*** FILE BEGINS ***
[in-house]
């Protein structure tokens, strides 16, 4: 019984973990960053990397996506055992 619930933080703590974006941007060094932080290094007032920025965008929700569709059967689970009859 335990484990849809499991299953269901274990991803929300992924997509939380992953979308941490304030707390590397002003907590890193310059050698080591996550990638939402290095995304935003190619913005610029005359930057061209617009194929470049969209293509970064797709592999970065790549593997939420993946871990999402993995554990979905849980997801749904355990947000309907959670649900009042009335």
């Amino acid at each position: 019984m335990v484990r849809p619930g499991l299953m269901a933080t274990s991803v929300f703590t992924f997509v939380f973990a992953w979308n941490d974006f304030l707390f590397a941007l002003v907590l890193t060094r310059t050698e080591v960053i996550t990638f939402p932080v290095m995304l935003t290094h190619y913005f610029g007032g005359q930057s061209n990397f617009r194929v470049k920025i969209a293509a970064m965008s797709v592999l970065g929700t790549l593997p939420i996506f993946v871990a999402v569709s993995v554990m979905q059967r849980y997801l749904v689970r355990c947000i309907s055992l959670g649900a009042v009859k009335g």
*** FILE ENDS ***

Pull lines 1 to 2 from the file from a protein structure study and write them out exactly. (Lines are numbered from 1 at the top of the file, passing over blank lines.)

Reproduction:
[in-house]
């Protein structure tokens, strides 16, 4: 019984973990960053990397996506055992 619930933080703590974006941007060094932080290094007032920025965008929700569709059967689970009859 335990484990849809499991299953269901274990991803929300992924997509939380992953979308941490304030707390590397002003907590890193310059050698080591996550990638939402290095995304935003190619913005610029005359930057061209617009194929470049969209293509970064797709592999970065790549593997939420993946871990999402993995554990979905849980997801749904355990947000309907959670649900009042009335």